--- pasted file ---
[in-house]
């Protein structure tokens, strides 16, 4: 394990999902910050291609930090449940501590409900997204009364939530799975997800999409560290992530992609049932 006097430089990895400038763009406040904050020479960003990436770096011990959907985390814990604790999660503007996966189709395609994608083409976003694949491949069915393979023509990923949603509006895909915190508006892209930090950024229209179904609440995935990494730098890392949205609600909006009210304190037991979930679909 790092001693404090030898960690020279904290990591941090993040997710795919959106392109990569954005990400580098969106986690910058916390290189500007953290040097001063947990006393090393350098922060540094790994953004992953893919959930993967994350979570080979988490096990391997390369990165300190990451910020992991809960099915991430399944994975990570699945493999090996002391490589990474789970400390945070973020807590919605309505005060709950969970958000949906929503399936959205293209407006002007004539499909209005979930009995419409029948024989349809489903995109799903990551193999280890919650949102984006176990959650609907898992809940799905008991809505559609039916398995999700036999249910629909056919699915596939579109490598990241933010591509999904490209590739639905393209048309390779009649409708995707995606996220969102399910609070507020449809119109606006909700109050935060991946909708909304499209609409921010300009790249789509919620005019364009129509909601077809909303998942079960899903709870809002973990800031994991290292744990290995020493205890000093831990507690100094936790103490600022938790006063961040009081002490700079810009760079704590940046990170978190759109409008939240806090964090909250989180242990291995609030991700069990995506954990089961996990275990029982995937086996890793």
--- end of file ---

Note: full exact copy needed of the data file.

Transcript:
[in-house]
């Protein structure tokens, strides 16, 4: 394990999902910050291609930090449940501590409900997204009364939530799975997800999409560290992530992609049932 006097430089990895400038763009406040904050020479960003990436770096011990959907985390814990604790999660503007996966189709395609994608083409976003694949491949069915393979023509990923949603509006895909915190508006892209930090950024229209179904609440995935990494730098890392949205609600909006009210304190037991979930679909 790092001693404090030898960690020279904290990591941090993040997710795919959106392109990569954005990400580098969106986690910058916390290189500007953290040097001063947990006393090393350098922060540094790994953004992953893919959930993967994350979570080979988490096990391997390369990165300190990451910020992991809960099915991430399944994975990570699945493999090996002391490589990474789970400390945070973020807590919605309505005060709950969970958000949906929503399936959205293209407006002007004539499909209005979930009995419409029948024989349809489903995109799903990551193999280890919650949102984006176990959650609907898992809940799905008991809505559609039916398995999700036999249910629909056919699915596939579109490598990241933010591509999904490209590739639905393209048309390779009649409708995707995606996220969102399910609070507020449809119109606006909700109050935060991946909708909304499209609409921010300009790249789509919620005019364009129509909601077809909303998942079960899903709870809002973990800031994991290292744990290995020493205890000093831990507690100094936790103490600022938790006063961040009081002490700079810009760079704590940046990170978190759109409008939240806090964090909250989180242990291995609030991700069990995506954990089961996990275990029982995937086996890793």